January 22 2009
School destroyed by tsunami is rebuilt by SOS Children's Villages Sri Lanka
21/01/2009 - On 5 January, a dedication ceremony was organised for the Al-Misbah School in eastern Sri Lanka that had been destroyed by the tsunami in late 2004. SOS Children's Villages has rebuilt the school from scratch; it is currently being attended by 1,500 students.
Colourful performances by students at the opening ceremony - Photo: SOS Archives
"We are overjoyed to see this school functioning again! After the tsunami destroyed it, we almost lost hope. Ever since 2004, educating our children in this region was nearly impossible. This troubled part of Sri Lanka owes a lot to SOS Children's Villages for taking on the mammoth task of investing in the region's future," said a prominent community leader on the occasion of the dedication ceremony of Al-Misbah School on 5 January in the Eastern Province of Sri Lanka.
This school is situated in Kalmunai, 300 kilometres east of Colombo and 45 kilometres south of Batticaloa - right on the conflict-ridden east coast. The tsunami catastrophe made the situation even worse for the development of this region, already badly affected by the long civil war. The coastal Ampara district, where Kalmunai is located, reported more than 10,000 tsunami casualties - about a third of Sri Lanka's total death toll.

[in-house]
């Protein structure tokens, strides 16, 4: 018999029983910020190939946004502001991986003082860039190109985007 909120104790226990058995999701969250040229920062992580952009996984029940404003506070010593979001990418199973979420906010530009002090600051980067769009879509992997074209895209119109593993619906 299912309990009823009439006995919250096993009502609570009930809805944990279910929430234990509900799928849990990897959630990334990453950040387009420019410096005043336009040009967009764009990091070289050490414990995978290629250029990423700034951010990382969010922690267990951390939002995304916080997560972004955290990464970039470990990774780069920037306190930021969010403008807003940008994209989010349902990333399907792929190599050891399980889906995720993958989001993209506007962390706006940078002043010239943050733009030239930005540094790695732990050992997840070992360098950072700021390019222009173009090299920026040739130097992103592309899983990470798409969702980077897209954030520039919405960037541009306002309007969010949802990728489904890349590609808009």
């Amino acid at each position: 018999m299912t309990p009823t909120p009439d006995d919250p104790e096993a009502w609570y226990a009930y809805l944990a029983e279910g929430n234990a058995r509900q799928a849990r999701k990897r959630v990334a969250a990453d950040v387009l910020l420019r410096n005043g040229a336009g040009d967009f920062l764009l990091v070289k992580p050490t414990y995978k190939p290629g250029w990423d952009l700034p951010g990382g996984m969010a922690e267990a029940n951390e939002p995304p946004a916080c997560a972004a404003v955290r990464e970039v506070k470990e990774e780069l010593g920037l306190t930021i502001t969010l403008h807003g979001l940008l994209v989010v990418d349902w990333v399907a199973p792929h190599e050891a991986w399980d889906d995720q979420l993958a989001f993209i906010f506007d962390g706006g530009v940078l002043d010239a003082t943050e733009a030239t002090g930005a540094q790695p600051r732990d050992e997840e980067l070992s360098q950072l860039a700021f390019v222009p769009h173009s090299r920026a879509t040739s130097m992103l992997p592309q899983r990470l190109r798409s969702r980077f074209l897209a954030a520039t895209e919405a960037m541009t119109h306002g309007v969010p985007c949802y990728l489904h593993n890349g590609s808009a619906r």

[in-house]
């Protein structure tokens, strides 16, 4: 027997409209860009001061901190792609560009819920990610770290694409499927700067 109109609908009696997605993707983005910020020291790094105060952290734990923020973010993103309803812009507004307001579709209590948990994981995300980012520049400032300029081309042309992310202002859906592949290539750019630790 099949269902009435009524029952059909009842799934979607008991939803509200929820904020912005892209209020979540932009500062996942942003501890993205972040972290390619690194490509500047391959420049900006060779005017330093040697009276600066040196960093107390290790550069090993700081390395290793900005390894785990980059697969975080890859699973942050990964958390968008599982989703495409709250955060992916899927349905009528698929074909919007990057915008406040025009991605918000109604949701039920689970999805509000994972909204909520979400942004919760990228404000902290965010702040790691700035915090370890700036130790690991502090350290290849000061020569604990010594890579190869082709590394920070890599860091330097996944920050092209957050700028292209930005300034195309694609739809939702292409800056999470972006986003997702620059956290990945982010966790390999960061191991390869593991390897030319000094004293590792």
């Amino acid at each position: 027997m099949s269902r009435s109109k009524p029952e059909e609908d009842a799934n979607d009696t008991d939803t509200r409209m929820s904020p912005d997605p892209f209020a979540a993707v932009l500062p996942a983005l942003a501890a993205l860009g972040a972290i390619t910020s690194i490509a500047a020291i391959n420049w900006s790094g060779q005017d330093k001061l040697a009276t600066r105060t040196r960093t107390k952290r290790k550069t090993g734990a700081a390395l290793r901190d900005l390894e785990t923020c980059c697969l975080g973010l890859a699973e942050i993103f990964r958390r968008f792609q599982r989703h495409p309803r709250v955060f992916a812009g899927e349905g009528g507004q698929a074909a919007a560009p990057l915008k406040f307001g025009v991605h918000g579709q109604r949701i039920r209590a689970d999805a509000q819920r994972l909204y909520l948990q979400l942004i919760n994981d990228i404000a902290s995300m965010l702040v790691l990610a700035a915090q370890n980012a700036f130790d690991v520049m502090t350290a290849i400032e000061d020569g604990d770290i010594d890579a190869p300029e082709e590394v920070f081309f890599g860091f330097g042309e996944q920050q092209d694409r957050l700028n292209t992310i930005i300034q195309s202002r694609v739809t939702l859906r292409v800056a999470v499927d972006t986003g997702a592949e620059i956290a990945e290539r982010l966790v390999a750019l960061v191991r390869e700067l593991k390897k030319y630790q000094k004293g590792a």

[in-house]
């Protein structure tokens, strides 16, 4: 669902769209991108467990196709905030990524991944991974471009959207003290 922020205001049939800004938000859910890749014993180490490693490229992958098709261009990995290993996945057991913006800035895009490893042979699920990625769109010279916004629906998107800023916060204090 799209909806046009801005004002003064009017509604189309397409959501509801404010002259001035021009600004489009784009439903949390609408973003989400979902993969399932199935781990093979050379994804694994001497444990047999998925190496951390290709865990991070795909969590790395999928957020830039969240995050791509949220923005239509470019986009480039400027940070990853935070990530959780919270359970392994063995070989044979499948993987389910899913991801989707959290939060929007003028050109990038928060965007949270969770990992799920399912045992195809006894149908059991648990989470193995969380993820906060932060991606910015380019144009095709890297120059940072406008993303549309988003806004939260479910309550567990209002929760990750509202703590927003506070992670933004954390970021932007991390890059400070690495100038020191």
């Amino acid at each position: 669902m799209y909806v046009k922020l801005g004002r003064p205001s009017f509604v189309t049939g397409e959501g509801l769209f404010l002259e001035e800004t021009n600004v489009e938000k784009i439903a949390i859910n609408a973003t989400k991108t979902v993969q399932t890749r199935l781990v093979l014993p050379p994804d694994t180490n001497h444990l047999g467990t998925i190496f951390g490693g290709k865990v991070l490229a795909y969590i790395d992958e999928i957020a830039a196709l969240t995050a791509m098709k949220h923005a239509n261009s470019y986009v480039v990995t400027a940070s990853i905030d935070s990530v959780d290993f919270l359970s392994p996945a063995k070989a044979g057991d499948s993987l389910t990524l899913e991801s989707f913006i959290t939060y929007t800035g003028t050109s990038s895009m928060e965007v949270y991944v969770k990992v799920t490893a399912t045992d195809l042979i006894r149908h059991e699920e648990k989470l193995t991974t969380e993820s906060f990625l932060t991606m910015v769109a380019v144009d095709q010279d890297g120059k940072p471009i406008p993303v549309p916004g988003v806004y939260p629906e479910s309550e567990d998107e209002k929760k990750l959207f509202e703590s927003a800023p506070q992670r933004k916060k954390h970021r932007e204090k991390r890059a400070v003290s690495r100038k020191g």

President Kutin is awarding a prize to a student from Al-Misbah SchoolPhoto: SOS Archives
The Minister of Child Development and Women's Empowerment, Mrs. Sumedha G Jayasena, inaugurated the school in presence of SOS Children's Villages President Helmut Kutin and many other representatives of SOS Children's Villages. Over 2,000 people, mostly students' parents, witnessed the ceremony. SOS Children's Villages of Sri Lanka rebuilt the almost completely destroyed school building and handed it over to the community in November 2008.
The minister applauded SOS Children's Villages for taking action in ensuring the future of Sri Lanka's children by ensuring their education.
SOS Children's Villages didn't hold back in furnishing the school: a total of 58 classrooms was constructed, along with an administrative room, a staff room, a science laboratory, a library, a multimedia room, an aesthetics room, a counseling room, a toy room, an agriculture room, a computer lab and an activity room.
While the new school was still under construction, classes were being held in temporary shelters. "Sitting in the temporary shelter was tough. It got so hot in the afternoons we couldn't even have proper lessons; arts and crafts classes didn't take place at all during this period. Now, everything is set up and ready," said a student.
Classes were held in temporary shelters - Photo: SOS Archives
The Al-Misbah School came into being in 1954 with 57 students attending. Today it can accommodate up to 1,500 students. For the locals, it has a great emotional value. Many students currently attending the school are the children of former students.
When the 2004 tsunami's waves slammed into the shore, the school was open and classes were in session. Most of the structure was wiped out immediately, 106 students died. NGOs who took up activities in the region after the disaster shied away from reconstructing the school due to its massive infrastructure and financial implications. The government of Sri Lanka asked SOS Children's Villages to take on the reconstruction of the school, which started in 2006. The foundation stone was laid in January 2007.